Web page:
What awaits the economy and the market in 2018? Traditionally, numerous analysts and fund managers have expressed their opinions about the future.
Absolute Strategy Research (ASR), an independent group founded by David Bowers and In Harnett, presented one of the most interesting and compelling predictions.
ASR added depth to its analysis, contrasting its own assessment with the dominant position of others.
To do this, the group asked 229 asset allocators, managing assets of about $ 6 trillion, to speak about the prospects for the economy and the market.
Incredible optimism was recorded; the likelihood of a higher stock market by the end of 2018 amounted to 61%, and the fact that the shares will bypass the bonds – 70%. Distributors believe that the probability of a global decline is only 27%.
Moreover, they are not afraid of the prospect of an increase in the Fed's interest rates.
There are some inconsistencies in this consensus.
First, investors expect volatility to increase next year (as measured by Vix). Usually, stocks have difficulty in such conditions.
The second discrepancy between their views on the business cycle and the stock market; since last year, their optimism about the former has declined, while the attitude towards the latter has become more bullish.
The third discrepancy is between their views on high-yield or junk bonds and stocks. Typically, these two asset classes show good results at the same time.
But investors are not particularly enthusiastic about junk assets, preferring debt obligations of governments of developing countries, the British magazine The Economist notes.
Bowers and Harnett believe that investors may be surprised by the slowdown in the Chinese economy. Experts do not expect anything dramatic; an increase of 6.1%, instead of the projected 6.7%. But this will slow global growth to 3.3% from 3.5%.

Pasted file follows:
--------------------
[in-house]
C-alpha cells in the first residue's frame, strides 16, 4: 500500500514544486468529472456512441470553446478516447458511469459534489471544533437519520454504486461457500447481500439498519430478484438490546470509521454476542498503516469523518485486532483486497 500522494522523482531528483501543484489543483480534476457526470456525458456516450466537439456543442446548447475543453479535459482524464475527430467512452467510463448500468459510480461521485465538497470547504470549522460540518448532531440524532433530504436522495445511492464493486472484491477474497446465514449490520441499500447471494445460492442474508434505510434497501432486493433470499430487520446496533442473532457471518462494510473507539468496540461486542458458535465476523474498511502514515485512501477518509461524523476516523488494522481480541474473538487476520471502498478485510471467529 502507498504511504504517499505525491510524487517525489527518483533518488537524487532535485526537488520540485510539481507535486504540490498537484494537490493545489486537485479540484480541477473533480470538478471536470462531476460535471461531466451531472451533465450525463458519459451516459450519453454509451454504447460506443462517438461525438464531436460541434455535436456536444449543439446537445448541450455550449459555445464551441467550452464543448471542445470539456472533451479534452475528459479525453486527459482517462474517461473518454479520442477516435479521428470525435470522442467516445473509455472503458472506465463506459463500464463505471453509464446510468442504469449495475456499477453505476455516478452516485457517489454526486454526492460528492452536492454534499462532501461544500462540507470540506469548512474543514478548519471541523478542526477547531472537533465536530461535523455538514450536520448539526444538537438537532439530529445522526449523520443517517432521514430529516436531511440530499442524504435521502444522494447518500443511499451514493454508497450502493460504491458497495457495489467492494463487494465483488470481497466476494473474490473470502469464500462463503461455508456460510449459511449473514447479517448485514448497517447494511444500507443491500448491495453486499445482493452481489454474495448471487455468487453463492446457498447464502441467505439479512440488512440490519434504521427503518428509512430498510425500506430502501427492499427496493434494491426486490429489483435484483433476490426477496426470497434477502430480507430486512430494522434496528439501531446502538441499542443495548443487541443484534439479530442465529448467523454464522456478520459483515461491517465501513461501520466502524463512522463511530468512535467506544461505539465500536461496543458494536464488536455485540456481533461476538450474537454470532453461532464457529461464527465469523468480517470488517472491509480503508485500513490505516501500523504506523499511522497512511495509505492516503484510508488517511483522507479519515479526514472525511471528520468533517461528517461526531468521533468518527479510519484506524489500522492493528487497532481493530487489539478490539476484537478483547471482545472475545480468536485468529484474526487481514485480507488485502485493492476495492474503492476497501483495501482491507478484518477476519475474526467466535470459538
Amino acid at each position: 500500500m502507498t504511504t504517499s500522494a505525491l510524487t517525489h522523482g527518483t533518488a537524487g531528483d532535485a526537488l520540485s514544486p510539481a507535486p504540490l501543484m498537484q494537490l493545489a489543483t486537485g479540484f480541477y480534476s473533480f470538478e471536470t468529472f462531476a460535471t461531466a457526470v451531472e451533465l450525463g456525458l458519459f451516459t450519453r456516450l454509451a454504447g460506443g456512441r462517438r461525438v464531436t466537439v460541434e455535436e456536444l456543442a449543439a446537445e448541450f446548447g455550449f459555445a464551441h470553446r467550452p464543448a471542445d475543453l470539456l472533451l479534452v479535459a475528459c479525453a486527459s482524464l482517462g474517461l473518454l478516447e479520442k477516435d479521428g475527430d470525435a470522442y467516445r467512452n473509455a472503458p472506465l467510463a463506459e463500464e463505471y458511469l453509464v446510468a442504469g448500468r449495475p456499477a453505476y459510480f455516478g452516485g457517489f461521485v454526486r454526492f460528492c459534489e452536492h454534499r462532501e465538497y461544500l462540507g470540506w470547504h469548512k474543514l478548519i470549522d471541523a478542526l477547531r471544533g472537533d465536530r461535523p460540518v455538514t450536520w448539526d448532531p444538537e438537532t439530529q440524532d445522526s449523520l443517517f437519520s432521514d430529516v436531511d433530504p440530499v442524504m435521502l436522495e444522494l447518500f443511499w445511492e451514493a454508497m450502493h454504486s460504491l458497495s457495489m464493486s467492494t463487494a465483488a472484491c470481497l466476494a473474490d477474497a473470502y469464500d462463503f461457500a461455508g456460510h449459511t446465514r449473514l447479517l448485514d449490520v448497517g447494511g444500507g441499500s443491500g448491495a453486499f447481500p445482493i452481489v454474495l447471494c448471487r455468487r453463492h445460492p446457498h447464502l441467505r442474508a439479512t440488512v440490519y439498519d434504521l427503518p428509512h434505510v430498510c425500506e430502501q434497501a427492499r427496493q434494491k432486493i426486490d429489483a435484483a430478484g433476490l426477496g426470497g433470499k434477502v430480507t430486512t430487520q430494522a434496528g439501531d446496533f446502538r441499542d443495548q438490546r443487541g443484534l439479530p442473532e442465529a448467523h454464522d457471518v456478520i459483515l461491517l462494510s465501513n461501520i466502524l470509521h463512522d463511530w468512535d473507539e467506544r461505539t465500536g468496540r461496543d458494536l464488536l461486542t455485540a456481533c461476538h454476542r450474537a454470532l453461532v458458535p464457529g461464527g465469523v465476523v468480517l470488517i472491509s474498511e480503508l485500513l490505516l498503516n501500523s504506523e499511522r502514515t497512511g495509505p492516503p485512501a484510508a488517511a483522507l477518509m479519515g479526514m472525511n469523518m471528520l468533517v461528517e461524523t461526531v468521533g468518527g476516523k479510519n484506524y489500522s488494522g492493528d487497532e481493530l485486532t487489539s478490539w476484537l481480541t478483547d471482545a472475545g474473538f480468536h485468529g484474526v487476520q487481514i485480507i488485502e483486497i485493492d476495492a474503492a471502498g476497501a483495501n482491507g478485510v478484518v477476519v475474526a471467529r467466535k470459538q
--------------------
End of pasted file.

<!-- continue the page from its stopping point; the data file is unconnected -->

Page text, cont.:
In addition, interest rates in America can rise much faster than investors predict. David Bowers believes this is the “second derivative” that often drives the market – not a change, but a change in the pace of change.
ASR points to monetary tightening in China this year in the form of higher interest rates and slower money growth; given the natural delay, its main effect will be noticeable in 2018.
The first signs are already visible in housing prices in Beijing and Shanghai, which were lower in October than a year ago.
U.S. and European companies have increased their capital expenditures amid higher global growth, but they may be disappointed with 2018 results.
The long term is another cause for concern. A long period of quantitative easing (QE) has forced investors to look at asset classes differently.
They were deprived of their traditional source of portfolio income; government bond yields were brought to a historic low and closed on the balance sheets of central banks.
Investors are trying to increase their portfolios with alternative assets, such as shares in closed joint stock companies. But these assets are illiquid and backed by large debts. As a result, a shock situation may arise during the next crisis, when investors try to sell these illiquid assets.